As I mentioned earlier, here are the links to The Washington Post articles that got me started down this path and some snippets that I liked. Please consider acting, if we show the press that we back their new-found journalistic integrity we just may win back the free press!
All White Houses spin and try to pressure the media into reporting stories their preferred way. But this looks like something considerably more: A concerted effort to erode the core idea that the news media is legitimately playing its role in informing the citizenry. If the media challenges or factually debunks the fabricated, Trump-aggrandizing narrative that is coming out of the Trump White House, it will respond by simply repeating relentlessly that the fabricated story-line is the truth. Needless to say, there cannot be any shared agreement on facts or reality, except on the ones that the Trump White House has validated. This is why the most important thing about Spicer’s statement is the word “period.” When the Trump White House declares what the truth is, the discussion is over.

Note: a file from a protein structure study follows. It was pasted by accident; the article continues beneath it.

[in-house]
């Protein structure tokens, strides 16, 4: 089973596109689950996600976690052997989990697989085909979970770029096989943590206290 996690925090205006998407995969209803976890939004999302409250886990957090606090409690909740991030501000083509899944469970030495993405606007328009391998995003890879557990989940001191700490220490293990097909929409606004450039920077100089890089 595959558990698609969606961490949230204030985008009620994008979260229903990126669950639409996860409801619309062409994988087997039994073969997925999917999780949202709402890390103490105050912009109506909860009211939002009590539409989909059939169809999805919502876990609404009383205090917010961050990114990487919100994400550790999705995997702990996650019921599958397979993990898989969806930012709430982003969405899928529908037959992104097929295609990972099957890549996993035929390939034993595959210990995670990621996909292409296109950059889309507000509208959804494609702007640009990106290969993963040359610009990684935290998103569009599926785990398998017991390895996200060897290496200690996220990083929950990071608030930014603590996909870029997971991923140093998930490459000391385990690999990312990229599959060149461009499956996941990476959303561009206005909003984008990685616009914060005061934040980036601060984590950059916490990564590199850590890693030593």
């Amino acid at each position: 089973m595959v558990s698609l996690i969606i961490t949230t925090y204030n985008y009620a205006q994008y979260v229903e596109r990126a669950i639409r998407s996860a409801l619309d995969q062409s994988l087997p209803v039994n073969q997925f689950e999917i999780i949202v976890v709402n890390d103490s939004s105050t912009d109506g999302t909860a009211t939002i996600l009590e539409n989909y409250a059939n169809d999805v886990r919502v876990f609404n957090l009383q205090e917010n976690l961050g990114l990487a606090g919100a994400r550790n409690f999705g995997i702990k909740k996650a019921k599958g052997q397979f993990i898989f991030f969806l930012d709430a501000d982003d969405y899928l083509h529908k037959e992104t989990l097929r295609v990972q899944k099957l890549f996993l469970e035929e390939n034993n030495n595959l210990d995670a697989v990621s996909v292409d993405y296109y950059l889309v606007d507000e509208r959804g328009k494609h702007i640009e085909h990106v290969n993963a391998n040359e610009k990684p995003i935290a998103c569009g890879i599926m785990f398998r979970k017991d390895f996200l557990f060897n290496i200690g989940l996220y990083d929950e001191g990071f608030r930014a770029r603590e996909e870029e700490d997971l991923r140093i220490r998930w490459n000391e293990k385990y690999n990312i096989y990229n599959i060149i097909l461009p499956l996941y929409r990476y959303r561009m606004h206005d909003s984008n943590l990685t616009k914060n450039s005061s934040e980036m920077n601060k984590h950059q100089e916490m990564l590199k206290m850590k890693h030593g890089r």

This is not a conventional dispute over the facts. It is not about “relations” between the press and the White House. It is about truth and power. The message this is designed to send is that Trump has the power to declare what the truth is, and the news media does not. The Trump White House is maintaining this posture while telling enormous, demonstrable lies, but no matter — according to the new White House Ministry of Disinformation, the truth is what Donald Trump says it is. Bank on it: This will hold true even when Donald Trump contradicts Donald Trump.
Chuck Todd asked Kellyanne Conway, counselor to the president. “It's a small thing, but the first time he confronts the public, it's a falsehood?”
After some tense back and forth, Conway offered this:
Don't be so overly dramatic about it, Chuck. You're saying it's a falsehood, and they're giving — our press secretary, Sean Spicer, gave alternative facts to that. But the point really is —
At this point, a visibly exasperated Todd cut in. “Wait a minute. Alternative facts? Alternative facts? Four of the five facts he uttered . . . were just not true. Alternative facts are not facts; they're falsehoods.”